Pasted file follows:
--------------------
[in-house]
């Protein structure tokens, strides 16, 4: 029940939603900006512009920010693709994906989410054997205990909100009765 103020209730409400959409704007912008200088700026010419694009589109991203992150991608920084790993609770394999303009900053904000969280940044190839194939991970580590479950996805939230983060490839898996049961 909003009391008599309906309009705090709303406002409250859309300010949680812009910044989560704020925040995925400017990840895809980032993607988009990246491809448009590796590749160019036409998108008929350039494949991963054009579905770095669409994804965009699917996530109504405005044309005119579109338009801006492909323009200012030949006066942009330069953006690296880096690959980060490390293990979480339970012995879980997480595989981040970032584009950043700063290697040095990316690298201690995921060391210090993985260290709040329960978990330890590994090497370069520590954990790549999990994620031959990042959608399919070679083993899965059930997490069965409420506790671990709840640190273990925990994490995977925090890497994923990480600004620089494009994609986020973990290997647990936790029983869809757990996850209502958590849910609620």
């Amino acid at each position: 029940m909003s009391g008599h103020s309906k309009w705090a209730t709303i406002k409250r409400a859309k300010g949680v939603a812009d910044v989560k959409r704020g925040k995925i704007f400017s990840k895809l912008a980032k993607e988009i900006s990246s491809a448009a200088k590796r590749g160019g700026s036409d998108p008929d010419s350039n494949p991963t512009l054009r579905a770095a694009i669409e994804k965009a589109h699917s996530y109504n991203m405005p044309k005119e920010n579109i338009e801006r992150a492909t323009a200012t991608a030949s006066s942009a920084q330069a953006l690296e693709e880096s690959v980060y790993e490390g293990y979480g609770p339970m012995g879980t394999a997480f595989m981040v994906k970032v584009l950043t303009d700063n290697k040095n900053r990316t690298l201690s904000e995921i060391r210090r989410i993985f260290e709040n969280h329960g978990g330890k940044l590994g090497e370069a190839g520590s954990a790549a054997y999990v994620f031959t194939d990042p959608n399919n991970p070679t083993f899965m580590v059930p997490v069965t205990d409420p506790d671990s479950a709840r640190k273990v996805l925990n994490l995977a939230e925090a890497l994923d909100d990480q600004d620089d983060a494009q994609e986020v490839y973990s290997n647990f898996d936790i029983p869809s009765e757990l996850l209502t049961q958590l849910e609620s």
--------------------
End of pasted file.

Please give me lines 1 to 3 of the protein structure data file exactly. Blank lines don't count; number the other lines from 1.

[in-house]
């Protein structure tokens, strides 16, 4: 029940939603900006512009920010693709994906989410054997205990909100009765 103020209730409400959409704007912008200088700026010419694009589109991203992150991608920084790993609770394999303009900053904000969280940044190839194939991970580590479950996805939230983060490839898996049961 909003009391008599309906309009705090709303406002409250859309300010949680812009910044989560704020925040995925400017990840895809980032993607988009990246491809448009590796590749160019036409998108008929350039494949991963054009579905770095669409994804965009699917996530109504405005044309005119579109338009801006492909323009200012030949006066942009330069953006690296880096690959980060490390293990979480339970012995879980997480595989981040970032584009950043700063290697040095990316690298201690995921060391210090993985260290709040329960978990330890590994090497370069520590954990790549999990994620031959990042959608399919070679083993899965059930997490069965409420506790671990709840640190273990925990994490995977925090890497994923990480600004620089494009994609986020973990290997647990936790029983869809757990996850209502958590849910609620």
């Amino acid at each position: 029940m909003s009391g008599h103020s309906k309009w705090a209730t709303i406002k409250r409400a859309k300010g949680v939603a812009d910044v989560k959409r704020g925040k995925i704007f400017s990840k895809l912008a980032k993607e988009i900006s990246s491809a448009a200088k590796r590749g160019g700026s036409d998108p008929d010419s350039n494949p991963t512009l054009r579905a770095a694009i669409e994804k965009a589109h699917s996530y109504n991203m405005p044309k005119e920010n579109i338009e801006r992150a492909t323009a200012t991608a030949s006066s942009a920084q330069a953006l690296e693709e880096s690959v980060y790993e490390g293990y979480g609770p339970m012995g879980t394999a997480f595989m981040v994906k970032v584009l950043t303009d700063n290697k040095n900053r990316t690298l201690s904000e995921i060391r210090r989410i993985f260290e709040n969280h329960g978990g330890k940044l590994g090497e370069a190839g520590s954990a790549a054997y999990v994620f031959t194939d990042p959608n399919n991970p070679t083993f899965m580590v059930p997490v069965t205990d409420p506790d671990s479950a709840r640190k273990v996805l925990n994490l995977a939230e925090a890497l994923d909100d990480q600004d620089d983060a494009q994609e986020v490839y973990s290997n647990f898996d936790i029983p869809s009765e757990l996850l209502t049961q958590l849910e609620s």